The notion that the associations between hypokalemia and poor outcomes may be intrinsic in nature is biologically plausible. Hypokalemia is known to enhance membrane excitability, increase cardiac automaticity, delay ventricular repolarization and predispose patients to reentrant arrhythmias.30–33
Hypokalemia-associated deaths have often been attributed to cardiac arrhythmias and sudden cardiac death. We have previously demonstrated that in HF patients with and without CKD, hypokalemia was associated with increased risk of death without an increase in hospitalization suggesting sudden death may have precluded hospitalization in those patients.1, 2
However, in the current analysis, we observed that hypokalemia was associated with both increased death and hospitalization, suggesting that the effect of hypokalemia in HF patients with CKD may be both sudden and non-sudden in nature. The progressive deleterious effects of hypokalemia in HF patients with CKD may also be mediated by aldosterone, which has been shown to cause myocardial fibrosis, diastolic dysfunction and disease progression in HF.33–36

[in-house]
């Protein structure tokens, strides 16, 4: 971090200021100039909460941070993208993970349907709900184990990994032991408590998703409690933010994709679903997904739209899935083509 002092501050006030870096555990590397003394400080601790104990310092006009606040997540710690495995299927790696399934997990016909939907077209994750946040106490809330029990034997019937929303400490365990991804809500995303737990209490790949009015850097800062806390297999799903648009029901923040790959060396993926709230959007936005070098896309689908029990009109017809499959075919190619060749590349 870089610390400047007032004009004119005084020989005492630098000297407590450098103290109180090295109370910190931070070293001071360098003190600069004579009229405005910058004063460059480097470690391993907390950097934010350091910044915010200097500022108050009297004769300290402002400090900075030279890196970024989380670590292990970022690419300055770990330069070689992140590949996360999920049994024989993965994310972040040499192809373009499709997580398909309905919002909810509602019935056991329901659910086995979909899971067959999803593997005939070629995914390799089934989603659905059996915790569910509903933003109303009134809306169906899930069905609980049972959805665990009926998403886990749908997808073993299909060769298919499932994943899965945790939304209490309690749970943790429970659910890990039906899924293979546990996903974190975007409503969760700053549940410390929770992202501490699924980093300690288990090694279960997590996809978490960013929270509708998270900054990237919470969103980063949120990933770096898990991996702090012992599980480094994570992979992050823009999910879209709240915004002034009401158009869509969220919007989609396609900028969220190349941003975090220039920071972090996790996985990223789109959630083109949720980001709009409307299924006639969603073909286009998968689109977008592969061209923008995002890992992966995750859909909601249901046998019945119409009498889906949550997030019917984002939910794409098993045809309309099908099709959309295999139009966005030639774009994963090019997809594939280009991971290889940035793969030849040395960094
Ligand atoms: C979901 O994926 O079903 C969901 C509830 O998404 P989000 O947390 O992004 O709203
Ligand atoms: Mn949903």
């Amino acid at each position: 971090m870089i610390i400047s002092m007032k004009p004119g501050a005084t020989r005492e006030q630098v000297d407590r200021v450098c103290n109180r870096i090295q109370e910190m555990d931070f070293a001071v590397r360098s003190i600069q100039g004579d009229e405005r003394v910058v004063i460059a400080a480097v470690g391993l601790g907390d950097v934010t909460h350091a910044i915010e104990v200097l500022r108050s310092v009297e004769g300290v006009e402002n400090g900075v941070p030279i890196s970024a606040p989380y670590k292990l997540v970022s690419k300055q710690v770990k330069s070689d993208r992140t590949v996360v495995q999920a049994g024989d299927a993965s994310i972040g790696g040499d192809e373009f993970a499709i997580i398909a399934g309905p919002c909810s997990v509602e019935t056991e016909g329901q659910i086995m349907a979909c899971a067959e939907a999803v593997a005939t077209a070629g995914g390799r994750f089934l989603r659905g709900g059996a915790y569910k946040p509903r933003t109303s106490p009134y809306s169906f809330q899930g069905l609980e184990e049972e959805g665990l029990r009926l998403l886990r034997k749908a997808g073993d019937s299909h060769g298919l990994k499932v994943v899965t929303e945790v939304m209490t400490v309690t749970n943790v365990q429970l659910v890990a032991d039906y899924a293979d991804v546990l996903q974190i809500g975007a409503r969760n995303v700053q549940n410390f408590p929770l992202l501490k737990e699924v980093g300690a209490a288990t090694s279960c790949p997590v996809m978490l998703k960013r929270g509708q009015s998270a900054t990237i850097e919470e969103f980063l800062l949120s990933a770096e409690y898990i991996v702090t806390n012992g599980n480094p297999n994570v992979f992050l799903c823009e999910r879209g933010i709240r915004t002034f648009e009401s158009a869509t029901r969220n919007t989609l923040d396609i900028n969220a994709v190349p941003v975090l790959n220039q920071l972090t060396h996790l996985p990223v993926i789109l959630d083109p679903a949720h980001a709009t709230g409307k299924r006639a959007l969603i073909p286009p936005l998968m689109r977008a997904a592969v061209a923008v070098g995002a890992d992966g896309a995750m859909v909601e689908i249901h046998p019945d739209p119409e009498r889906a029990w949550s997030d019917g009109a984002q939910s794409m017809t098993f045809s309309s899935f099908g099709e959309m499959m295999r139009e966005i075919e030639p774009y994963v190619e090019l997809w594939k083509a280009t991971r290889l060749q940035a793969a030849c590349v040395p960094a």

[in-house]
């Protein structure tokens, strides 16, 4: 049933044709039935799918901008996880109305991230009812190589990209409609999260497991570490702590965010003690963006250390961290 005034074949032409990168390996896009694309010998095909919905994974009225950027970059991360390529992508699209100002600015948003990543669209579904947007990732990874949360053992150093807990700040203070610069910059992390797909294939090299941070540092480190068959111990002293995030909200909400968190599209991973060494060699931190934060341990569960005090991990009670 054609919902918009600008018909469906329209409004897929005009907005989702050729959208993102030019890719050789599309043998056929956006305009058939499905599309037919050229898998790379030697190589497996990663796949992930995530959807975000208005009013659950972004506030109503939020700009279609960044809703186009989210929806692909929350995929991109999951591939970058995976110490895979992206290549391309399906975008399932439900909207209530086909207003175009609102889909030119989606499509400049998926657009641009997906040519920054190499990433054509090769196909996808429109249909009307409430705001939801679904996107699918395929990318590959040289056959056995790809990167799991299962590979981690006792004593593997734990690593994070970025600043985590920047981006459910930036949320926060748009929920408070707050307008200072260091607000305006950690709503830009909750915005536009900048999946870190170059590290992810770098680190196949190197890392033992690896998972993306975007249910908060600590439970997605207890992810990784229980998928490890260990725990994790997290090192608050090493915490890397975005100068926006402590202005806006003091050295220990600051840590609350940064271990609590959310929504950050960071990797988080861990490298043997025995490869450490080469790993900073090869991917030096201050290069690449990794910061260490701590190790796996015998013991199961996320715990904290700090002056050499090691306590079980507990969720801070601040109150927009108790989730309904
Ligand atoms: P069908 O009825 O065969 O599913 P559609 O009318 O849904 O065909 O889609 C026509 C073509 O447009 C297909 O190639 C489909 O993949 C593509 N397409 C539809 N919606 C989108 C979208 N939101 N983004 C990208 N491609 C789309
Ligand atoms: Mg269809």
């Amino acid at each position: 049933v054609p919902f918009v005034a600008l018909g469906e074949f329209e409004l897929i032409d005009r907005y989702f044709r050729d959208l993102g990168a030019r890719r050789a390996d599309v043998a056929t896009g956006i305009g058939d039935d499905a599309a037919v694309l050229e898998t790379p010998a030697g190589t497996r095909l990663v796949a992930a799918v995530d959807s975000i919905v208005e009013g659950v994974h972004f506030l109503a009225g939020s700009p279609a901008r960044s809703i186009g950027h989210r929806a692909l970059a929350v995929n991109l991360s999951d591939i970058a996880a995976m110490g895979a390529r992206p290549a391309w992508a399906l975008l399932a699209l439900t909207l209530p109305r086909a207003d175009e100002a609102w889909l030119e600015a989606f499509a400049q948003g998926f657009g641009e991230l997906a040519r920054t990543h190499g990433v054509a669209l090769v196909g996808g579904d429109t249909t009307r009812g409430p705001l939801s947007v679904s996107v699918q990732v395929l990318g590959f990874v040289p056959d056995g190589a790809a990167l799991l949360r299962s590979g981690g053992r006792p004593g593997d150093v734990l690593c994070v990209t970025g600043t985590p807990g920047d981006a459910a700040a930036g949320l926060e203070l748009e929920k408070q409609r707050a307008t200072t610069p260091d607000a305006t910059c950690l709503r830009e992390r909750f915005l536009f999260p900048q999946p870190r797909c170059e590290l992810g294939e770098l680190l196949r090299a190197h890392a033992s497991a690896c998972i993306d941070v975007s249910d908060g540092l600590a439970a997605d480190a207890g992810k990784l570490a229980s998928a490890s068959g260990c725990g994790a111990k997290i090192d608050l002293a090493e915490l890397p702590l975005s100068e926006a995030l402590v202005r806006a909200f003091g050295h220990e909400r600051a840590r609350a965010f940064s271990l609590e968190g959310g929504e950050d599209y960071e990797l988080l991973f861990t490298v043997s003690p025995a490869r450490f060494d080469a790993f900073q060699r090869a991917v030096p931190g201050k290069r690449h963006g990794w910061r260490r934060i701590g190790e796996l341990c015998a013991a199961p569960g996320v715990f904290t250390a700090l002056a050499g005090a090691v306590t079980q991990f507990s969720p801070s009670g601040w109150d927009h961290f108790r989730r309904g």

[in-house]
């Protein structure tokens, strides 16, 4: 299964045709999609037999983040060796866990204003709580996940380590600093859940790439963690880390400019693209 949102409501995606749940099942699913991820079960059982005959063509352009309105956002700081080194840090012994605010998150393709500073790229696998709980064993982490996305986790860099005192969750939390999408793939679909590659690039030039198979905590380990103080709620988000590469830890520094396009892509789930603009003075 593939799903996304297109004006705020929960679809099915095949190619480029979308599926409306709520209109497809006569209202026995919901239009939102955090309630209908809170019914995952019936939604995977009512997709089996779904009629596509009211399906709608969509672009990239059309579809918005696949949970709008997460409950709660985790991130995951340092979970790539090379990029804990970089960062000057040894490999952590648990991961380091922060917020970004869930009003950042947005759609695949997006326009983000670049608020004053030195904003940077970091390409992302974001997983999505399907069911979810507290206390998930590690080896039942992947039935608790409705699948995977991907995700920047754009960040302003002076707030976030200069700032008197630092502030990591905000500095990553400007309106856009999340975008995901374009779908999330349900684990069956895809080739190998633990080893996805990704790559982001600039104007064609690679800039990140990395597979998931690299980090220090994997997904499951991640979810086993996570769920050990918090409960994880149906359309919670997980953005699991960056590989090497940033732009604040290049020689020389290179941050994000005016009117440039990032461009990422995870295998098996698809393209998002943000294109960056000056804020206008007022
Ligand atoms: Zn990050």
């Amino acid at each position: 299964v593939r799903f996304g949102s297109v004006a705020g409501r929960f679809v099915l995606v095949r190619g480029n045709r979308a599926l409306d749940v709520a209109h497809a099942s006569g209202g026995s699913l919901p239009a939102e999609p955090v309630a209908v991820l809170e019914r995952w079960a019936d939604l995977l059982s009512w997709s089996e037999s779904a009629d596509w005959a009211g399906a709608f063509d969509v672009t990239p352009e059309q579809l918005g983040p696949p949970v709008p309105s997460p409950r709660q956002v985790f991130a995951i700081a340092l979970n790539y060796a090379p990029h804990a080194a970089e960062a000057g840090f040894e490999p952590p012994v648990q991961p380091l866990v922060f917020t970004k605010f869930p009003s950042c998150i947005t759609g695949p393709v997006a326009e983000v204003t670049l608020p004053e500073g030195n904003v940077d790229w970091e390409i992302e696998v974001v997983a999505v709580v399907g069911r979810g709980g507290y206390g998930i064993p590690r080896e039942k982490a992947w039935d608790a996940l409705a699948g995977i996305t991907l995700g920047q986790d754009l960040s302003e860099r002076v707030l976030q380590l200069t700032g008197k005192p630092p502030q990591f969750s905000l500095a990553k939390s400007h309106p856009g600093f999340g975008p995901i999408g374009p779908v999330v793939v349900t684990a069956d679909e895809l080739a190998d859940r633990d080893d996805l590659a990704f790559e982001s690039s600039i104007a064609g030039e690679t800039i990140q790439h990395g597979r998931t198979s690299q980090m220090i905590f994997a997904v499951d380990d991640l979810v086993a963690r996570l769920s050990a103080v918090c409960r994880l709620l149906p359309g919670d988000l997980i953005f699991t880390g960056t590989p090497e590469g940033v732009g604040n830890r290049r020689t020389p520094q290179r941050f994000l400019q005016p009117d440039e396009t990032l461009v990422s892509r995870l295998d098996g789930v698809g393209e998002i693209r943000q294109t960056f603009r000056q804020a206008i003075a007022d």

Although the effect of hypokalemia in the setting of acute myocardial infarction is well known,37–39
little is known about the effect of hypokalemia in patients with chronic IHD. Although the prevalence of hypokalemia was lower in patients with IHD (, pre-match), the effects of hypokalemia were worse in those with IHD (), suggesting that infarcted/ischemic myocardium may provide a more suitable substrate for the adverse effects of hypokalemia.